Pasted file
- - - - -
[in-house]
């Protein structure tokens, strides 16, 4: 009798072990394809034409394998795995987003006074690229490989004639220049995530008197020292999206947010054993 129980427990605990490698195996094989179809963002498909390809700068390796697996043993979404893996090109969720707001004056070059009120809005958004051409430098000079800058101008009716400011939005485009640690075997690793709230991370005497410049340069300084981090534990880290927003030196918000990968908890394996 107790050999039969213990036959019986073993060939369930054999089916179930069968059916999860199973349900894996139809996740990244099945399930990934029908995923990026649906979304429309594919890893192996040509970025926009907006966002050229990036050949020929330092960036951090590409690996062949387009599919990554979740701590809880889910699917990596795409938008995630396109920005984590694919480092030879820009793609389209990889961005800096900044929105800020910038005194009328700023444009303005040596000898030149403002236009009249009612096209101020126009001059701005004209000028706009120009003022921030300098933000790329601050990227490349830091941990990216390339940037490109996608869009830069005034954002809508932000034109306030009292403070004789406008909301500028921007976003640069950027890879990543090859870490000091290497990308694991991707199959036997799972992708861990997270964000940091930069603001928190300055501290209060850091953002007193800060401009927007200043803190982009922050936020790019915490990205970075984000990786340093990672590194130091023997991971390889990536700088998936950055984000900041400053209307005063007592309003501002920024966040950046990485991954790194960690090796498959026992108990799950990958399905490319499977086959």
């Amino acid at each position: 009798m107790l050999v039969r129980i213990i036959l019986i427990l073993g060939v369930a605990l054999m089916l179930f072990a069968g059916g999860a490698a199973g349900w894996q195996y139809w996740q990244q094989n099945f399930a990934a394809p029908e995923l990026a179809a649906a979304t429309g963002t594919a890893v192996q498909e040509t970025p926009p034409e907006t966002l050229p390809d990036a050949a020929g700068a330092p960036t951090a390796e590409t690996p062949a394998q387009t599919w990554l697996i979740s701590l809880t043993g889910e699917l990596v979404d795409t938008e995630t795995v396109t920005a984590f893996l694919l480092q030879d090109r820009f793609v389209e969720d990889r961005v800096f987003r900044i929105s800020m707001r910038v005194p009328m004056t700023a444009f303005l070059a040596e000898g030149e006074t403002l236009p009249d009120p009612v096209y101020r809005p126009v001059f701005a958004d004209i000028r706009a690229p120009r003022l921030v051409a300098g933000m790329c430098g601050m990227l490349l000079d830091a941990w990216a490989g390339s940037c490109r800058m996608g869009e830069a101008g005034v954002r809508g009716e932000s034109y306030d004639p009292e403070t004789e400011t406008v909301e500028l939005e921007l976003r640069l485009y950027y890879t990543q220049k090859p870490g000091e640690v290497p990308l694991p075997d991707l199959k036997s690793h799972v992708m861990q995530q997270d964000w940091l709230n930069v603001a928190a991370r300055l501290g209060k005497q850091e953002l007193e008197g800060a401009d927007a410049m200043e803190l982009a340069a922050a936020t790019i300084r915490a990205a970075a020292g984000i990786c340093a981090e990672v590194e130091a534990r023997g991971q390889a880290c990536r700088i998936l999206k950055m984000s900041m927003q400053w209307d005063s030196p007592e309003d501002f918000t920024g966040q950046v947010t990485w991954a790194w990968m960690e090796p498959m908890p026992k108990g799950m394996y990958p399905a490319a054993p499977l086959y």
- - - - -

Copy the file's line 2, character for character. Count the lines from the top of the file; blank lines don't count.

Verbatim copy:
């Protein structure tokens, strides 16, 4: 009798072990394809034409394998795995987003006074690229490989004639220049995530008197020292999206947010054993 129980427990605990490698195996094989179809963002498909390809700068390796697996043993979404893996090109969720707001004056070059009120809005958004051409430098000079800058101008009716400011939005485009640690075997690793709230991370005497410049340069300084981090534990880290927003030196918000990968908890394996 107790050999039969213990036959019986073993060939369930054999089916179930069968059916999860199973349900894996139809996740990244099945399930990934029908995923990026649906979304429309594919890893192996040509970025926009907006966002050229990036050949020929330092960036951090590409690996062949387009599919990554979740701590809880889910699917990596795409938008995630396109920005984590694919480092030879820009793609389209990889961005800096900044929105800020910038005194009328700023444009303005040596000898030149403002236009009249009612096209101020126009001059701005004209000028706009120009003022921030300098933000790329601050990227490349830091941990990216390339940037490109996608869009830069005034954002809508932000034109306030009292403070004789406008909301500028921007976003640069950027890879990543090859870490000091290497990308694991991707199959036997799972992708861990997270964000940091930069603001928190300055501290209060850091953002007193800060401009927007200043803190982009922050936020790019915490990205970075984000990786340093990672590194130091023997991971390889990536700088998936950055984000900041400053209307005063007592309003501002920024966040950046990485991954790194960690090796498959026992108990799950990958399905490319499977086959």